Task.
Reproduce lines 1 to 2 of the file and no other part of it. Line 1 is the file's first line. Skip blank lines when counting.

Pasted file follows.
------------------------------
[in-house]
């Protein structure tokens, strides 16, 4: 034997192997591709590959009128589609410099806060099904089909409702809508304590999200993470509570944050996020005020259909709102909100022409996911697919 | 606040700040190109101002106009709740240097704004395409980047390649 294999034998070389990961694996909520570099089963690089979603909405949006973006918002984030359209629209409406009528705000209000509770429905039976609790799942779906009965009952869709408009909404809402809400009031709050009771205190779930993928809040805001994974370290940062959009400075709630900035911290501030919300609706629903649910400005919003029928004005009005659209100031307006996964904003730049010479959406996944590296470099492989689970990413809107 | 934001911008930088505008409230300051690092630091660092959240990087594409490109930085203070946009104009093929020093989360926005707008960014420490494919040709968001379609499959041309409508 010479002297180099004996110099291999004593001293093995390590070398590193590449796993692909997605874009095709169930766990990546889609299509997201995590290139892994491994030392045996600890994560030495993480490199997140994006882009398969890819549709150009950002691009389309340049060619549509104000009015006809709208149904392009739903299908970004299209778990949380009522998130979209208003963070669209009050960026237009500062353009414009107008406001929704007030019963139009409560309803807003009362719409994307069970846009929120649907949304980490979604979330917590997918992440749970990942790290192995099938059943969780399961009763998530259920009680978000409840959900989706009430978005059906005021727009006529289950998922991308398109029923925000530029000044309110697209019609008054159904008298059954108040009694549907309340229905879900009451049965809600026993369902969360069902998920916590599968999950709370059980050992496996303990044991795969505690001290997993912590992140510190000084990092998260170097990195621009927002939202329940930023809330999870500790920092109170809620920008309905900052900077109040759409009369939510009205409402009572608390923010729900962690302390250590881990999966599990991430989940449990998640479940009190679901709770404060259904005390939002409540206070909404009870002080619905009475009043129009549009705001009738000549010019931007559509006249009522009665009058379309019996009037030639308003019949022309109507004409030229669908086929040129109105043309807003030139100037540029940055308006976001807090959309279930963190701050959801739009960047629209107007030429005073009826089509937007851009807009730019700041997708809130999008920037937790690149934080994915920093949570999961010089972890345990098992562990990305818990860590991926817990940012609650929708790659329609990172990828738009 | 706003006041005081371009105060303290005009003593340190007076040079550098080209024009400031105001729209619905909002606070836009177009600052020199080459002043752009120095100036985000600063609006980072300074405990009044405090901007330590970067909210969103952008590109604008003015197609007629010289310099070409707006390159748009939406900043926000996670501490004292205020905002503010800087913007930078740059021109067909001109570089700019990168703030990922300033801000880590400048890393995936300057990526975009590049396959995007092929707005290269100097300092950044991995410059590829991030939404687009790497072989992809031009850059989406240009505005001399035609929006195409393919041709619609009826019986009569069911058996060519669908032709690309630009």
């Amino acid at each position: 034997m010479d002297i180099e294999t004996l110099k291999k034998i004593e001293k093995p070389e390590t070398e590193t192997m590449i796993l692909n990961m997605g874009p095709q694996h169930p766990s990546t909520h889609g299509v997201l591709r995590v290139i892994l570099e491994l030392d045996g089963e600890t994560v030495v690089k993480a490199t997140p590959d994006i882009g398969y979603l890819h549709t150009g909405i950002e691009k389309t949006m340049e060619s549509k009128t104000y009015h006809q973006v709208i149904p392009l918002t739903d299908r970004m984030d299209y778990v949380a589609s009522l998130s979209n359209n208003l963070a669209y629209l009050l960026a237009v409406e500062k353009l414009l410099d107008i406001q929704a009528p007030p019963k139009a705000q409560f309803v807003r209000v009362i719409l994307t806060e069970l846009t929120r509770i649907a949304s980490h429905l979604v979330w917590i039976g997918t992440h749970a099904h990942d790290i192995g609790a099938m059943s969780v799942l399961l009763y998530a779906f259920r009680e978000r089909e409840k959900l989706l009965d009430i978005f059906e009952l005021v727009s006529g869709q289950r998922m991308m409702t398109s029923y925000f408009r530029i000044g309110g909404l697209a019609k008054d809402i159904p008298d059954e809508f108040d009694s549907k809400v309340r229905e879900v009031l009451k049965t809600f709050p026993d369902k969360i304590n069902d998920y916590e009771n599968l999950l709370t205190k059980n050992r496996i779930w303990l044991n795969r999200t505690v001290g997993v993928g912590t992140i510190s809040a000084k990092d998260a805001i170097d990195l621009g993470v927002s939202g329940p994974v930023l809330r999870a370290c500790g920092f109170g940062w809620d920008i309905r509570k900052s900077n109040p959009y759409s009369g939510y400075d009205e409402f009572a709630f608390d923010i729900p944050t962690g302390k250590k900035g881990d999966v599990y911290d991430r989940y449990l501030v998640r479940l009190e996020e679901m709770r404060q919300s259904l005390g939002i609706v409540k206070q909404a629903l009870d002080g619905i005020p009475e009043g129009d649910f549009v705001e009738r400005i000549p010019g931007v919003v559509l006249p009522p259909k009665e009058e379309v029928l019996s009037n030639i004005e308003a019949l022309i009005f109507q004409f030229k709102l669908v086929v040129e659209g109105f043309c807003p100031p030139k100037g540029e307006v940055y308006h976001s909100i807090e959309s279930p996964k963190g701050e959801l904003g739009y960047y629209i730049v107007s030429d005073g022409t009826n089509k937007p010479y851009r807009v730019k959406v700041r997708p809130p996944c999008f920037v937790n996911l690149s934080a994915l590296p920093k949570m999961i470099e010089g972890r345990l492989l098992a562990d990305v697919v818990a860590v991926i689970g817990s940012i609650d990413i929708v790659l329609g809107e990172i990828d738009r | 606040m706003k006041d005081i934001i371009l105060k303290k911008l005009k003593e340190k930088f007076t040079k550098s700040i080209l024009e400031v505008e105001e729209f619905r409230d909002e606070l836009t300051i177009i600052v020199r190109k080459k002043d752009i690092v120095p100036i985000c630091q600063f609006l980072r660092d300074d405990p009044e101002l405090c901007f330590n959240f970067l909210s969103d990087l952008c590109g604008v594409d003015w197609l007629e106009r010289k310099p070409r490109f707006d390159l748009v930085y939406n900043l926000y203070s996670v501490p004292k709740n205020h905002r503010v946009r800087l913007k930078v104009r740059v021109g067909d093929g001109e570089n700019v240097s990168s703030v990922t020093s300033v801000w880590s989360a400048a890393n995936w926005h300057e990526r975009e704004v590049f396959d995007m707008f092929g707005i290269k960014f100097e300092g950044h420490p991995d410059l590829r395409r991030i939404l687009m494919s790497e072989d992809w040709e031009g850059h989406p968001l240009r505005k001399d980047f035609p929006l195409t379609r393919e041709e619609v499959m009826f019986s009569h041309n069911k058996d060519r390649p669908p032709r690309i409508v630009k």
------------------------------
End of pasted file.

[in-house]
């Protein structure tokens, strides 16, 4: 034997192997591709590959009128589609410099806060099904089909409702809508304590999200993470509570944050996020005020259909709102909100022409996911697919 | 606040700040190109101002106009709740240097704004395409980047390649 294999034998070389990961694996909520570099089963690089979603909405949006973006918002984030359209629209409406009528705000209000509770429905039976609790799942779906009965009952869709408009909404809402809400009031709050009771205190779930993928809040805001994974370290940062959009400075709630900035911290501030919300609706629903649910400005919003029928004005009005659209100031307006996964904003730049010479959406996944590296470099492989689970990413809107 | 934001911008930088505008409230300051690092630091660092959240990087594409490109930085203070946009104009093929020093989360926005707008960014420490494919040709968001379609499959041309409508 010479002297180099004996110099291999004593001293093995390590070398590193590449796993692909997605874009095709169930766990990546889609299509997201995590290139892994491994030392045996600890994560030495993480490199997140994006882009398969890819549709150009950002691009389309340049060619549509104000009015006809709208149904392009739903299908970004299209778990949380009522998130979209208003963070669209009050960026237009500062353009414009107008406001929704007030019963139009409560309803807003009362719409994307069970846009929120649907949304980490979604979330917590997918992440749970990942790290192995099938059943969780399961009763998530259920009680978000409840959900989706009430978005059906005021727009006529289950998922991308398109029923925000530029000044309110697209019609008054159904008298059954108040009694549907309340229905879900009451049965809600026993369902969360069902998920916590599968999950709370059980050992496996303990044991795969505690001290997993912590992140510190000084990092998260170097990195621009927002939202329940930023809330999870500790920092109170809620920008309905900052900077109040759409009369939510009205409402009572608390923010729900962690302390250590881990999966599990991430989940449990998640479940009190679901709770404060259904005390939002409540206070909404009870002080619905009475009043129009549009705001009738000549010019931007559509006249009522009665009058379309019996009037030639308003019949022309109507004409030229669908086929040129109105043309807003030139100037540029940055308006976001807090959309279930963190701050959801739009960047629209107007030429005073009826089509937007851009807009730019700041997708809130999008920037937790690149934080994915920093949570999961010089972890345990098992562990990305818990860590991926817990940012609650929708790659329609990172990828738009 | 706003006041005081371009105060303290005009003593340190007076040079550098080209024009400031105001729209619905909002606070836009177009600052020199080459002043752009120095100036985000600063609006980072300074405990009044405090901007330590970067909210969103952008590109604008003015197609007629010289310099070409707006390159748009939406900043926000996670501490004292205020905002503010800087913007930078740059021109067909001109570089700019990168703030990922300033801000880590400048890393995936300057990526975009590049396959995007092929707005290269100097300092950044991995410059590829991030939404687009790497072989992809031009850059989406240009505005001399035609929006195409393919041709619609009826019986009569069911058996060519669908032709690309630009």